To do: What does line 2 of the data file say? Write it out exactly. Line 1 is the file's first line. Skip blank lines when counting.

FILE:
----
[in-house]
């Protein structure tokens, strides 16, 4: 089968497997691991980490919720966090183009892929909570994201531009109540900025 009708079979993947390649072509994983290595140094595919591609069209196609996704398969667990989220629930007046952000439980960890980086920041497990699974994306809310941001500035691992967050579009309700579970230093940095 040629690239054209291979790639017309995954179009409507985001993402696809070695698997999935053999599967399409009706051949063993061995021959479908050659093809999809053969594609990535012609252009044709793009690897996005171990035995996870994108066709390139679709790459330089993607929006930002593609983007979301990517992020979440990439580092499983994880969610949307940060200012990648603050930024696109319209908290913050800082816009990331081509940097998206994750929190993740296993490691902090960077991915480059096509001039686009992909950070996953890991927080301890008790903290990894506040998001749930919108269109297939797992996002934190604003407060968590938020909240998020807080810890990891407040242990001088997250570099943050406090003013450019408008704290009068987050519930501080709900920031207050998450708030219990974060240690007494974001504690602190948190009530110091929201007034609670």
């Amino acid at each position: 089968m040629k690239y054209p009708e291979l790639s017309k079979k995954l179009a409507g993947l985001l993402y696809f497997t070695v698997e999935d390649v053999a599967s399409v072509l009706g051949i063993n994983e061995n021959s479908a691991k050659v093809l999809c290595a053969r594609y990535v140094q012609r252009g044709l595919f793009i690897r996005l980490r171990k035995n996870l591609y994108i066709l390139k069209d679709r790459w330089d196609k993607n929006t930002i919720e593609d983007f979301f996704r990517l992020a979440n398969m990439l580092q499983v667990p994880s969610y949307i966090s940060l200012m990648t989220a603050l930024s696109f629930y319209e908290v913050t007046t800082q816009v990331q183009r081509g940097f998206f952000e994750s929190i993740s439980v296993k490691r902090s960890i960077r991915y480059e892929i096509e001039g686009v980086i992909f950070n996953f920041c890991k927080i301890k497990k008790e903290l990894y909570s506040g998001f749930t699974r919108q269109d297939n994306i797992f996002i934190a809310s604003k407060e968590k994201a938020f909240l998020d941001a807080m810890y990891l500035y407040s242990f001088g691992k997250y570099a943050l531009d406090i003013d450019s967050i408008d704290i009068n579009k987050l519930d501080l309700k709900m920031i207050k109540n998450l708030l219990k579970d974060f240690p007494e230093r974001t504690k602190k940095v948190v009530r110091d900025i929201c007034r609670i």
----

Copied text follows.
């Protein structure tokens, strides 16, 4: 089968497997691991980490919720966090183009892929909570994201531009109540900025 009708079979993947390649072509994983290595140094595919591609069209196609996704398969667990989220629930007046952000439980960890980086920041497990699974994306809310941001500035691992967050579009309700579970230093940095 040629690239054209291979790639017309995954179009409507985001993402696809070695698997999935053999599967399409009706051949063993061995021959479908050659093809999809053969594609990535012609252009044709793009690897996005171990035995996870994108066709390139679709790459330089993607929006930002593609983007979301990517992020979440990439580092499983994880969610949307940060200012990648603050930024696109319209908290913050800082816009990331081509940097998206994750929190993740296993490691902090960077991915480059096509001039686009992909950070996953890991927080301890008790903290990894506040998001749930919108269109297939797992996002934190604003407060968590938020909240998020807080810890990891407040242990001088997250570099943050406090003013450019408008704290009068987050519930501080709900920031207050998450708030219990974060240690007494974001504690602190948190009530110091929201007034609670």